There’s a popular subgenre of books about writing known informally as “writer porn”, in which famous authors describe their daily routines, which pens they use and, especially, the secluded mountaintop cabins where they work each morning for six blissfully undisturbed hours. I don’t think I’ve ever actually met such an author, but for anyone whose job is even slightly “creative”, they stir envy: we’d all love such big chunks of time in which to focus. Instead, our lives are plagued with what the blogger Merlin Mann, at 43folders.com, calls “interstitial time” – small chunks of minutes spent waiting at the doctor’s surgery, or for someone who’s late, or for a meeting postponed at short notice…..
Communincation is key…
Are your presentations more Gordon Brown than Barack Obama?
At times of economic uncertainty, voters look to strong leaders to guide us out of our troubles. So with the eyes of the media and the nation on Gordon Brown’s recent keynote speech in Manchester, why did he deliver the presentation equivalent of the curling British Rail sandwich, rather than something more inspired? Former award-winning BBC TV reporter Alistair Macdonald takes a look at what we can all learn from Gordon Brown’s lacklustre performance.
Confidential Arsenal Team meeting 19th September 2008-09-23
A team is as strong as the relationships within it. The driving force of a team is its member’s (sic) ability to create and maintain excellent relationships within the team that can add an extra dimension and robustness to the team dynamic.
This attitude can be used by our team to focus on the gratitude and the vitally important benefits that the team brings to our own lives. It can be used to strengthen and deepen the relationships with it and maximise the opportunities that await a strong and united team.
Our team becomes stronger by:
Displaying a positive attitude on and off the pitch
Everyone making the right decisions for the team
Have an unshakeable belief that we can achieve our target
Believe in the strength of the teamAlways want more – always give more
Focus on our communicationBe demanding with yourself
Be fresh and prepared to win
Focus on being mentally stronger and always keep going until the end
When we play away from home, believe in our identity and play the football we love to play at home
Stay grounded and humble as a player and as a person
Show the desire to win in all that you do
Enjoy and contribute to all that is special about being in a team – don’t take it for granted
It’s not the qualifications, the distinguished CV or the title that makes the leader, but what they do every day. David Kesby sets out the ten behaviours of a wise manager
click the link to read on
Top boss gripes rated…
Workplace culture in the US and the UK might be different – but it seems some things are universal: including moaning about bosses.
A US-based global human resource consulting firm – Development Dimensions International – teamed up with badbossology.com, which describes itself as a bad-boss protection resource site, to find out leadership sins.
Top of the list were:
* Being everyone’s friend
* Arrogance – particularly male bosses
* Inability to delegate – particularly female bosses
* Risk averse – cited by four times as many male employees as female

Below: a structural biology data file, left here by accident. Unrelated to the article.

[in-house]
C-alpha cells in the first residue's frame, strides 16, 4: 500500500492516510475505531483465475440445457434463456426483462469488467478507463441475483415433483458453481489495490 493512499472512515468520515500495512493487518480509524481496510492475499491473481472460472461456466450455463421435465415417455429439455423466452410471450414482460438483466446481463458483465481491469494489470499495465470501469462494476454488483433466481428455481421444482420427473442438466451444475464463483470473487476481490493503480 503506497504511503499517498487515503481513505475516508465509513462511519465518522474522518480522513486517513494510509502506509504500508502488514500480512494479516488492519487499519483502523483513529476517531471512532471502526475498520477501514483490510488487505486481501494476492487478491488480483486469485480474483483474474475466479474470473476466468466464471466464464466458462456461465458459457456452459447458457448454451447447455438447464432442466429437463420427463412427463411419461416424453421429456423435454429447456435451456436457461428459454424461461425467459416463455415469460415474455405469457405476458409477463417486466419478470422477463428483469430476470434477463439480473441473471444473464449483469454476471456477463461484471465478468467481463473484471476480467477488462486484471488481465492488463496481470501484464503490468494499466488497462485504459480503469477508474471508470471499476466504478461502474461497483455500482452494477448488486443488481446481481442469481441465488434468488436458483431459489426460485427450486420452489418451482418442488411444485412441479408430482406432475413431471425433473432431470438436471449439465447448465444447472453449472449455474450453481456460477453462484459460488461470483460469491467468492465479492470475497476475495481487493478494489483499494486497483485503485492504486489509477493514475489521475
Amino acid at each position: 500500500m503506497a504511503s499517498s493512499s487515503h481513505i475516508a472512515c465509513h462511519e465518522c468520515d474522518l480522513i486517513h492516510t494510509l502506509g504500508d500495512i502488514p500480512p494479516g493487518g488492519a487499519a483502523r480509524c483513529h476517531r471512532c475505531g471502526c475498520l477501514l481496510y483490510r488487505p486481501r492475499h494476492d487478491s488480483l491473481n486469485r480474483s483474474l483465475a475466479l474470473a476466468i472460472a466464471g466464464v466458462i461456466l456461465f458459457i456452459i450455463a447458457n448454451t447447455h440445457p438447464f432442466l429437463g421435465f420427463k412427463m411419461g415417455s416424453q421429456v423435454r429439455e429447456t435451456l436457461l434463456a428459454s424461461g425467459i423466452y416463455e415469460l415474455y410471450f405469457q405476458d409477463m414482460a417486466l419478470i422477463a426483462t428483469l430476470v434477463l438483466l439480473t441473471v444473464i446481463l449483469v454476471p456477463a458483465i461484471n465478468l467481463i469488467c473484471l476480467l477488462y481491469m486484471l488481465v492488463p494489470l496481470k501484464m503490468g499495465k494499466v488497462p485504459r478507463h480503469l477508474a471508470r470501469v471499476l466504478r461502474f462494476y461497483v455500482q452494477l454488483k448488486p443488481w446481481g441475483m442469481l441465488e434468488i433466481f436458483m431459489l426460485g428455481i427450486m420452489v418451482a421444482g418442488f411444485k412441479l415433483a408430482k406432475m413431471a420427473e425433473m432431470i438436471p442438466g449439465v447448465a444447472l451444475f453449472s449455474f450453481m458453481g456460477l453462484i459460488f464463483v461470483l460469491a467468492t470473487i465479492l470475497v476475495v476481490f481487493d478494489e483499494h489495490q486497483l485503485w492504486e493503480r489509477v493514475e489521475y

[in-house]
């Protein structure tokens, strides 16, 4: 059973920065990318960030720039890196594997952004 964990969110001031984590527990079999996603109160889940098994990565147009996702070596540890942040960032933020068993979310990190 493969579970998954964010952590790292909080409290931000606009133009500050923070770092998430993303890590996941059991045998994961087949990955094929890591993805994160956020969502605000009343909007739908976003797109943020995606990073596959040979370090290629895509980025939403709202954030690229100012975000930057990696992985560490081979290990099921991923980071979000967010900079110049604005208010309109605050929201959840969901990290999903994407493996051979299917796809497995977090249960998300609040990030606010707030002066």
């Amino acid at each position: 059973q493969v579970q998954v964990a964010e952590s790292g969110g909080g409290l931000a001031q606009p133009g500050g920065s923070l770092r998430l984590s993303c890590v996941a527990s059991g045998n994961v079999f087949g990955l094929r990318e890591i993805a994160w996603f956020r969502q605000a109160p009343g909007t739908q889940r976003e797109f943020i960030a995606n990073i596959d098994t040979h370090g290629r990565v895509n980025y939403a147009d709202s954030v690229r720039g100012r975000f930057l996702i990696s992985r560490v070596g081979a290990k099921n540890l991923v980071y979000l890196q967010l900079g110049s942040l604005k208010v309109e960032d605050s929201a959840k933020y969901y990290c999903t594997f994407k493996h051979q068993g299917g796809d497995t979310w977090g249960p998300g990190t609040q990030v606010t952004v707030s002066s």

The survey also asked for the top three qualities people would like to see in their bosses – trust in employees topped the list followed by honesty and integrity with team building skills in third place.
A man has been reunited with his father after spotting him on television – five years after he thought he was cremated.
John Renehan’s father John Delaney went missing in 2000 and when a decomposed body matching his description was found in 2003 he was identified by a coroner.
But it has emerged that Mr Delaney, 71, of Oldham, had actually been put in a care home after being found wandering around the town with memory loss.
The Office for National Statistics has published figures on health, wealth and life satisfaction in Social Trends 38 (2008 edition), which this year takes the theme of societal well-being. Whilst the figures find better wealth and generally more wealth, the evidence is that these have not brought extra happiness. Between 1973 and 2006, people saying they were satisfied with the life they led fluctuated closely around an average of 86 per cent on the scale that ONS uses.
Although family life is still important, family structures are changing. Marriage is still the most common form of partnership, but in the last decade the proportion unmarried and cohabiting has doubled, and births outside marriage have increased with the majority now born to cohabiting couples. The proportion of children living with one parent has more than trebled over the past 35 years to 23 per cent in 2007.
We are recycling more than ten years ago, but the increase in the number of people living alone may be impeding the drive to be more energy efficient.
How we spend our free time is very much important in today’s society. The volumes of consumption for recreation and leisure, and for holidays abroad over the last three decades have increased eightfold.
Palgrave Macmillan publishes Social Trends 38 at £49.50 (ISBN 978?0?230?54564?9) but you can download the report free from the National Statistics website: www.statistics.gov.uk/socialtrends38
Blue sky thinking: Do you understand company jargon?
Does everyone sing from the same hymn sheet at your office? Have you got all your ducks in a row? Do you successfully leverage your core competencies? Or do you have too many chiefs and not enough indians, asks Giulia De Cesare? Join our campaign for plain words!